Tiger tracks: Pat Henry always has the LSU men's and women's track teams in the hunt.
COACH: How do you explain the Lady Tigers' overwhelming dominance-11 straight NCAA outdoor titles and eight indoor crowns, including five consecutively-in 11 years?
HENRY: A lot of it has to do with the kind of people we recruit and our expectations for them. They get a little extra motivation from the fact that the group before them won and the group before that won, and the group before that won. It kind of snowballs from there.
When young people train with winners in a winning tradition, they begin feeling that if they work hard, they too can be successful.
COACH: Growing up in Albuquerque, New Mexico, what sports did you play at Del Norte HS?
HENRY: I ran cross-country and track and even wrestled a bit. But I did not achieve any real success. But I came from a family of coaches and I persevered.
My grandfather had been the head football coach and track at Kansas, Missouri, and New Mexico, and my dad was a track coach at the U. of New Mexico. I competed in the 800-meters at college.
COACH: You went on to receive a Bachelor's degree at New Mexico in 1973, and then went right into high school coaching at Hobbs H.S. You won four state championships in 10 years and then moved on to develop a powerhouse program at Blinn Junior College in Brenham, TX.
Did you have any mentors at the time-coaches from whom you learned the sport?
HENRY: I always felt good about my family's involvement in sport. So I emulated and watched. I know that my grandfather, Gwinn Henry was once declared the "fastest man in the world." I just naturally gravitated to sports and coaching.
COACH: What events did you specialize in as a coach during your formative years?
HENRY: At Hobbs HS, I had a couple of assistants and so I could basically work with the runners. At Blinn, I had no assistants and so I coached everything from the hammer throw to 100-meters.
COACH: When did you begin coaching women?
HENRY: I coached women all during my 10 years of high school coaching, but not at the junior college level.
COACH: Do you have any preference between men and women athletes?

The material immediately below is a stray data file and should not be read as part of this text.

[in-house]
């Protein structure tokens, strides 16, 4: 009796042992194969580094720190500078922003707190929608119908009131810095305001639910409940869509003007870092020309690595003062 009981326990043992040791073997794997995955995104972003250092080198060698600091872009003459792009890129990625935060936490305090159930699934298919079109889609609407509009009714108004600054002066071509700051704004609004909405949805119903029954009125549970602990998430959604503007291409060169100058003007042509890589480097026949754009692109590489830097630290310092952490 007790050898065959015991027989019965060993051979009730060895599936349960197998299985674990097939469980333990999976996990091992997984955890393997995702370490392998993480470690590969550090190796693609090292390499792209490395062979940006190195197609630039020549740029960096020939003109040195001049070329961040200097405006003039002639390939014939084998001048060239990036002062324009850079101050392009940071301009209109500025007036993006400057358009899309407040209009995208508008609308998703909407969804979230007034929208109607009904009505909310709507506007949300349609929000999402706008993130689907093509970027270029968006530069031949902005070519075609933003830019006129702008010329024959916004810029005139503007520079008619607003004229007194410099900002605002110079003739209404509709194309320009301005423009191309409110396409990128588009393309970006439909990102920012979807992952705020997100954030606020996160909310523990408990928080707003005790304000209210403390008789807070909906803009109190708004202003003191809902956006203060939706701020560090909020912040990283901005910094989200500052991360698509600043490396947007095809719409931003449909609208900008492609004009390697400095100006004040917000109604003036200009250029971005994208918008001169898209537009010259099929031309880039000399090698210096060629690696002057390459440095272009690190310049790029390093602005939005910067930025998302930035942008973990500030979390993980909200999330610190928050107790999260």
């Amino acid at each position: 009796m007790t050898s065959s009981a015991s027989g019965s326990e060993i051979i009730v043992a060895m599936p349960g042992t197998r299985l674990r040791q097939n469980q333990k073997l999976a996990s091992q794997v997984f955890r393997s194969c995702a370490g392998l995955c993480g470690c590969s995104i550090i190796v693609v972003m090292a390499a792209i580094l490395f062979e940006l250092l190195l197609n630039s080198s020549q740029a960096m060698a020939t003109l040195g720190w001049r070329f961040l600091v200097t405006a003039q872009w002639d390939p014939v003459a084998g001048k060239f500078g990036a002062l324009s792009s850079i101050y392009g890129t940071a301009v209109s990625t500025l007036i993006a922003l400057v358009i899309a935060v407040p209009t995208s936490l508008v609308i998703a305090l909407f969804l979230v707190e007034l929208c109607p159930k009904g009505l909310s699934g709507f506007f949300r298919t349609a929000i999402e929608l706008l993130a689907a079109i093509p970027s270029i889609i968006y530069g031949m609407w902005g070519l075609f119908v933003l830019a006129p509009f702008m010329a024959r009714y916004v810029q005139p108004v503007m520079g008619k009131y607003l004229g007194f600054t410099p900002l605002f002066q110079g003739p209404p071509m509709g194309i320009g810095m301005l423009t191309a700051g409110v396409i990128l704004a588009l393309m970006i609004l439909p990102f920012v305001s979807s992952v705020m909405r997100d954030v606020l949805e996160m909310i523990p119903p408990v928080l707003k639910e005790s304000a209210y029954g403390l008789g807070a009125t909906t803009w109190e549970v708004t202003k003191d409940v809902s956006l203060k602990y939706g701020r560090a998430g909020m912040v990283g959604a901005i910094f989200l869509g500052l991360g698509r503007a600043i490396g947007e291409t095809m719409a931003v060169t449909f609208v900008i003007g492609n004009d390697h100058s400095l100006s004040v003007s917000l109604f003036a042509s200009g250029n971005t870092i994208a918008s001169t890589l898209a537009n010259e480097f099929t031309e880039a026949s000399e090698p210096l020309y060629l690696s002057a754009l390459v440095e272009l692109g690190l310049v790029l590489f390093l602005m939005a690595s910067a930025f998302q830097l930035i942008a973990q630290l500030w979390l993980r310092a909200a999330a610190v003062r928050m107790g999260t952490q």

HENRY: No, I just think of athletes as good or bad.
COACH: How many assistant coaches do you have?
HENRY: Five. My sprint assistant, Dennis Shaver, works with my female sprinters and my male and female hurdlers; Boo Schexnayder works with our multi-event athletes and all of our long, triple, and high jumpers and pole-vaulters; Kent Pagel works with our throwers, and Mark Elliott works with our middle-distance, distance, and cross-country runners.
COACH: How many scholarships do you have for track and field? How intensive is your recruiting process?
HENRY: For men we have 12.6, which is the NCAA limit. And for the women, we have 18, which is also the NCAA limit. We recruit talent no matter where it is.
COACH: How do you account for your staff's uncanny ability to develop unheralded talent?
HENRY: We've had our share of great athletes who simply got better, as well as our share of pretty good athletes who ended up being great.
I think environment and continuity play a big role in the development of athletes. My assistants have been with me a number of years and help give us the stability and consistency that enables us to do the most with what we have.
COACH: What kind of athlete do you recruit at LSU?
HENRY: Like everyone else we have to look first for the kids who can get into our school and stay eligible. Then we have to decide whether the great athletes we are considering fit into our environment. We want people with the personality and mentality to fit comfortably into our program.